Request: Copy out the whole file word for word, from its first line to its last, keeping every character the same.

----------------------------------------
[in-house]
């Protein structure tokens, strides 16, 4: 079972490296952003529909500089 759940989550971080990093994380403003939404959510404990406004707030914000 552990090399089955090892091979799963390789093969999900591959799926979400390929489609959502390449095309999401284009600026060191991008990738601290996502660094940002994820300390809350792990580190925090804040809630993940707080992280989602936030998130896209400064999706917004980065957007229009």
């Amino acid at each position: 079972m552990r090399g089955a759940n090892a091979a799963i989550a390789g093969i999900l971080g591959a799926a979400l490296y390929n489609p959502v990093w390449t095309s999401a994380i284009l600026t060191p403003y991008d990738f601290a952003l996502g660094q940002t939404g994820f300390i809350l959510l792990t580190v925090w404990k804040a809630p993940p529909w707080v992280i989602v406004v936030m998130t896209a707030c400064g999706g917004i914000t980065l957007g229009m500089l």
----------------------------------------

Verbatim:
[in-house]
């Protein structure tokens, strides 16, 4: 079972490296952003529909500089 759940989550971080990093994380403003939404959510404990406004707030914000 552990090399089955090892091979799963390789093969999900591959799926979400390929489609959502390449095309999401284009600026060191991008990738601290996502660094940002994820300390809350792990580190925090804040809630993940707080992280989602936030998130896209400064999706917004980065957007229009």
């Amino acid at each position: 079972m552990r090399g089955a759940n090892a091979a799963i989550a390789g093969i999900l971080g591959a799926a979400l490296y390929n489609p959502v990093w390449t095309s999401a994380i284009l600026t060191p403003y991008d990738f601290a952003l996502g660094q940002t939404g994820f300390i809350l959510l792990t580190v925090w404990k804040a809630p993940p529909w707080v992280i989602v406004v936030m998130t896209a707030c400064g999706g917004i914000t980065l957007g229009m500089l």